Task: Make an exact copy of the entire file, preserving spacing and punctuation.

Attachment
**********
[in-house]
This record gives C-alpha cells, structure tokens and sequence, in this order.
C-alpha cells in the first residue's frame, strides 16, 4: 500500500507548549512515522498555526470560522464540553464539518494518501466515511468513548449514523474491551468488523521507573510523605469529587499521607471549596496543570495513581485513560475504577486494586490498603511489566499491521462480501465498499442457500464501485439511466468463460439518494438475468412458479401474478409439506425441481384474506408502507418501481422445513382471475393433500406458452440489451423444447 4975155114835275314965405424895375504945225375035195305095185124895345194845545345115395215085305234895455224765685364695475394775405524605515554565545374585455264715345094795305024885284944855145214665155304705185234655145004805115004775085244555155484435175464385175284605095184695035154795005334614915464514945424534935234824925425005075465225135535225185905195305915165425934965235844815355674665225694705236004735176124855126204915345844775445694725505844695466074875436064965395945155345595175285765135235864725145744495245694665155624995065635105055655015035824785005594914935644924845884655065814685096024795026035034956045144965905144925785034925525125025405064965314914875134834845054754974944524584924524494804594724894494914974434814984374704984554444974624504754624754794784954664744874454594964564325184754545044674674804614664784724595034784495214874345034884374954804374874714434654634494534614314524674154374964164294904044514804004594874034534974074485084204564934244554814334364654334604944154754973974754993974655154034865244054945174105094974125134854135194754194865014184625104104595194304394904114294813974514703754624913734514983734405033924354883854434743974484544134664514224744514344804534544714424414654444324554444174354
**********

[in-house]
This record gives C-alpha cells, structure tokens and sequence, in this order.
C-alpha cells in the first residue's frame, strides 16, 4: 500500500507548549512515522498555526470560522464540553464539518494518501466515511468513548449514523474491551468488523521507573510523605469529587499521607471549596496543570495513581485513560475504577486494586490498603511489566499491521462480501465498499442457500464501485439511466468463460439518494438475468412458479401474478409439506425441481384474506408502507418501481422445513382471475393433500406458452440489451423444447 4975155114835275314965405424895375504945225375035195305095185124895345194845545345115395215085305234895455224765685364695475394775405524605515554565545374585455264715345094795305024885284944855145214665155304705185234655145004805115004775085244555155484435175464385175284605095184695035154795005334614915464514945424534935234824925425005075465225135535225185905195305915165425934965235844815355674665225694705236004735176124855126204915345844775445694725505844695466074875436064965395945155345595175285765135235864725145744495245694665155624995065635105055655015035824785005594914935644924845884655065814685096024795026035034956045144965905144925785034925525125025405064965314914875134834845054754974944524584924524494804594724894494914974434814984374704984554444974624504754624754794784954664744874454594964564325184754545044674674804614664784724595034784495214874345034884374954804374874714434654634494534614314524674154374964164294904044514804004594874034534974074485084204564934244554814334364654334604944154754973974754993974655154034865244054945174105094974125134854135194754194865014184625104104595194304394904114294813974514703754624913734514983734405033924354883854434743974484544134664514224744514344804534544714424414654444324554444174354